And I’m more than happen to highlight the best of ’em.
This Week’s Comments
Here are this weeks comments in no particular order.
1. Dbailie36 on Two Types of Filmmakers: Which One Are You?
Well I’ve certainly run into both over the years and I’m sure I’ve been both from one time to another depending on whether or not I think someone has what it takes in the first place to invest the time. But either personality you imagine yourself one thing is always true….. you never stop learning and it doesn’t matter how long you’ve been in the business or what level of success you’ve acquired there is always something new to learn from new situations and even relatively young people.
I slated for two cameras on a particular scene when I was a second with a highly respected, more than qualified director/actor (who had been in the business for over 45 years, won Academys) who was so impressed with how I accomplished fluidly slating two cameras that before he called the scene made mention he had never seen someone slate like that, how impressed he was and how no matter how long your in the business you constantly learn something new. This of course made me feel great and made me feel less like an idiot when two days later when the second camera rolled out towards the end of a scene.
I’ve never assumed I know everything, actually one of the reasons I love my job is that I get to learn something every day (like today, while prepping at a rental house). Sure, some things are done in the same way today as they were 50 or even more years ago, but it’s beautiful to see a very personal approach which slightly variates from what’s considered “the norm”. Sometimes it’s better, sometimes it just doesn’t work, but nevertheless, it’s always interesting, for instance, to see how different people react to different situations and/or problems.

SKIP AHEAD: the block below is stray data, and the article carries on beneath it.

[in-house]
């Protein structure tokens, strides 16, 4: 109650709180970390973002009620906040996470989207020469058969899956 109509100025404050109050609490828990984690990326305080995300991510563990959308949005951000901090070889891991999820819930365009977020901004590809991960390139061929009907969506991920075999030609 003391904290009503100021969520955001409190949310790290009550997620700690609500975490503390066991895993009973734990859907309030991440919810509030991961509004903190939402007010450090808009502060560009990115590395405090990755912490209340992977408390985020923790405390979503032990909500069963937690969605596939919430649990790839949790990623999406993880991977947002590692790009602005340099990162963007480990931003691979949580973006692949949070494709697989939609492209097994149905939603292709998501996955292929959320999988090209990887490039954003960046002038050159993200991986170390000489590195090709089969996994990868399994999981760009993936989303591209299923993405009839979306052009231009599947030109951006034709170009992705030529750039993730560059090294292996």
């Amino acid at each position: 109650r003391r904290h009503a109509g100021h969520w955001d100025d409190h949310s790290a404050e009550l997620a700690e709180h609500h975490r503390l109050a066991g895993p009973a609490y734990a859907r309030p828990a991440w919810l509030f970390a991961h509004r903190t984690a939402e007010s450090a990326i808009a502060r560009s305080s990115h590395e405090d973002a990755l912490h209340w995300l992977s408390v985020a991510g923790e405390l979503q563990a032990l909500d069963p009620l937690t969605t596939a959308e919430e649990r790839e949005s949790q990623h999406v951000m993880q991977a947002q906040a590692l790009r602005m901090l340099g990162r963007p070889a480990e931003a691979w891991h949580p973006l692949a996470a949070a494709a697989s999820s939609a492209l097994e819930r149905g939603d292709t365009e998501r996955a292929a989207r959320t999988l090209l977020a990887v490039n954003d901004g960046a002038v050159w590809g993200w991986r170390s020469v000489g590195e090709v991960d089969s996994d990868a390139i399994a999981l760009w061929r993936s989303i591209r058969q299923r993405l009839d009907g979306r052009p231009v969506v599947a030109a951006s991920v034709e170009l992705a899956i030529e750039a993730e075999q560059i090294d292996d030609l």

You forgot one mode for long-ish hauls across sets and locations – that is Ms Maggie aka the magliner. If the magliner has a plate at the end of it – then you could stick it on there having the 2nd AC push whilst the 1st keeps a hand on the camera. For sticks – either find and extra pair of hands on set to carry it or – if there’s room – put it on the magliner. Worked on a feature film where doing this save a lot of time and money – afterall a RED camera (or any camera for that instance) does get quite heavy after a while of lugging it around!
4. Anon. on Why It’s a Good Thing Nobody Notices You
While i totally understand the premise of the post (being the quiet AC), I have to say i am now struggling with this myself. for years i was the very quiet, very ninja, 2nd AC. for years and years i tell you!. then when stepping up to 1st (like the past year) its like, oh, yeah, who are you? the draw back to not being noticed, is, well, not being noticed / thought of on the next job or with new people. People should talk about you (in a GOOD way) not forget about you. its ok if you’re in with a solid team who gives work all year round. otherwise, it sucks.
5. clydeD on The Marks You Need to Pull Focus on Closeups
nice tips! However, life gets just a little easy for focus pullers working on Stereo 3D movies now ;-)
While (extremely) shallow dof is certainly a great story telling tool in stereoscopic 3D movies, you do get a range to work with right off the bat.
Pulling critical focus on just the front of an actors face while his ears are semi focussed is a no no in 3D.
Creating a “Circle of isolation” (selective focus) for closeups in 3D is the way to go.
Thank You for Your Comments
I just want to take a moment to thank those of you who take the time to leave such thoughtful and insightful comments. While I can only select a few each week, I know that myself and others truly appreciate your thoughts on each post.
So thank you and continue to leave great comments!